Great Barrier Reef

THE GREAT BARRIER REEF, located on the northeast coast of AUSTRALIA, is comprised of the world's largest cluster of coral reefs. It is 1,250 mi (2,012 km) long; running along 10 mi (16 km) of the eastern Australia shore in the north to 100 mi (161 km) in the south. Its length is comparable to that of the entire West Coast of the continental UNITED STATES.

The Great Barrier Reef is an example of the key stages in the Earth's continuing ecological and biological evolution of natural phenomena and habitats. The Great Barrier Reef's diversity shows the development of an ECOSYSTEM that has evolved over hundreds of thousands of years. It is the world's most extensive coral reef system and is one of the world's richest areas in terms of plant and animal uniqueness. There is more than just coral to the Great Barrier Reef. It also contains widespread areas of sea grass, mangrove, soft bottom, and island communities. The reef is not a continuous barrier, but a broken maze of coral reefs and cays (ledges). There are approximately 2,800 individual reefs, of which 760 are fringing reefs that form against or near an island or continental coast and grows seaward, sloping sharply toward the seafloor.

Great Barrier Reef

The Great Barrier Reef provides habitats for abundant forms of marine life. The reef is the largest structure ever built by living creatures, and consists of thousands of separate reefs, islets, and islands. The reef contains approximately 1,500 species of fish, 400 species of sponges, 4,000 different types of mollusks, and approximately 400 species of hard, reef-building corals. The coral is a growth of calcareous (calcium or calcium carbonate) remains accumulated over a period of some 25 million years. The marine life of the warm, clear waters of the reef is plentiful and varied, consisting of anemones, marine worms, gastropods, crayfish, lobsters, prawns, crabs, starfish, sea urchins, and a great variety of fish and seabirds. Among the better known species are the crown-of-thorns starfish (Acanthaster), the giant clam (Tridacna gigas) the deadly box jelly, sea wasps, and many brightly colored fishes.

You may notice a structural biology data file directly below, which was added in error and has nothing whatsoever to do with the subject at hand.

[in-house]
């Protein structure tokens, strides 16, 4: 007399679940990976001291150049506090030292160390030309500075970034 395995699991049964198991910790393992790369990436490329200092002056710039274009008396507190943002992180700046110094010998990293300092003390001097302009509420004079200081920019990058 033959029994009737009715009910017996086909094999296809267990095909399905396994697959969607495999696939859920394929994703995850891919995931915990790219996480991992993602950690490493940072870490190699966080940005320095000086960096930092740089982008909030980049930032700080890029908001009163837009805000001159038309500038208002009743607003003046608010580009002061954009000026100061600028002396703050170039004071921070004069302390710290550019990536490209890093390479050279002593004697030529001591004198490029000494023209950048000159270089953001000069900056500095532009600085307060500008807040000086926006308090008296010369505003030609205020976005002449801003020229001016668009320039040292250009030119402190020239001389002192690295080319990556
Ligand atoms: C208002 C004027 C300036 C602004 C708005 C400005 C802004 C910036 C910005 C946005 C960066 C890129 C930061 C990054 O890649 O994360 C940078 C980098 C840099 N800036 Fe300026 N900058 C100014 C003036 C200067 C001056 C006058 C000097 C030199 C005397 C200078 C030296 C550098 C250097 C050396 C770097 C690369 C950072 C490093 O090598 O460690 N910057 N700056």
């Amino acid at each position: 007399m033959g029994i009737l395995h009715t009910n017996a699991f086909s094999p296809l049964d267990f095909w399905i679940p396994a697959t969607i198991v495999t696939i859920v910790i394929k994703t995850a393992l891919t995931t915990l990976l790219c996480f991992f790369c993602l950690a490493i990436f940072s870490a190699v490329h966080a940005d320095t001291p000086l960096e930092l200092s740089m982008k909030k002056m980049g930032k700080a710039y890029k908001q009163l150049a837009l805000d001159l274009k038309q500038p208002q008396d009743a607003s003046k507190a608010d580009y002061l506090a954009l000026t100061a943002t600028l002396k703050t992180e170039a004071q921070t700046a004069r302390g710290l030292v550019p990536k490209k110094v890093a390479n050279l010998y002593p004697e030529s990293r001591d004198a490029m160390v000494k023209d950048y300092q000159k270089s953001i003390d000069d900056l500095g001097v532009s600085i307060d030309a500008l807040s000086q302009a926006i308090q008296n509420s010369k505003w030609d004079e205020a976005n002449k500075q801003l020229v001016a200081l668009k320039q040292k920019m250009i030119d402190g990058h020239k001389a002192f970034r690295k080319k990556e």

The reef also supports a wide variety of fleshy algae that are eaten by the resident turtles, fish, sea urchins, and mollusks. The reef is the habitat of such endangered species as the dugong sea cow and the large green loggerhead turtle. The reef sea-grass beds are an important feeding ground for the dugong and are a nesting ground for the loggerhead turtles. It is also a breeding area for humpback whales, which come from the Antarctic to give birth to their young in the warm waters. The islands and cays support several hundred bird species, many of which have breeding colonies there. Reef herons, osprey, pelicans, frigate birds, sea eagles, and shearwaters are among the numerous sea birds that have been recorded.

The Great Barrier Reef Marine Park was acknowledged in 1975 with the purpose of preserving the area's outstanding biodiversity while allowing reasonable use for local economy through zoning laws. The environmental risks related to shipping within the Great Barrier Reef are operational pollutants and accidental pollutants, the major threat being from oil, either carried as fuel or cargo.

There are over 30 historic shipwrecks in the area, as well as a scattering of islands ruins, operating and historically significant lighthouses, and World War II sites. Captain James Cook is believed to have been the first European to encounter the reef when his ship the Endeavour ran aground on it in 1770 near what is now Cooktown. Human involvement with the Great Barrier Reef began thousands of years before Captain James Cook encountered the reef. Aboriginal peoples and Torres Strait Islander communities have fished, hunted, and gathered from its waters, islands, and adjacent coastal areas for thousands of years. These people have significant traditional cultural connections to the Great Barrier Reef. The many important cultural sites that are evidence of past and in some cases contemporary activity are one aspect of their living cultural heritage that exists across the islands and reefs in the Great Barrier Reef Region. The hunting of marine animals such as dugongs and turtles has long been part of Aboriginal culture, and these activities continue as part of the cultural heritage. Chinese fisherman and Japanese pearl divers also frequented the waters of the reef in the 19th and early 20th centuries.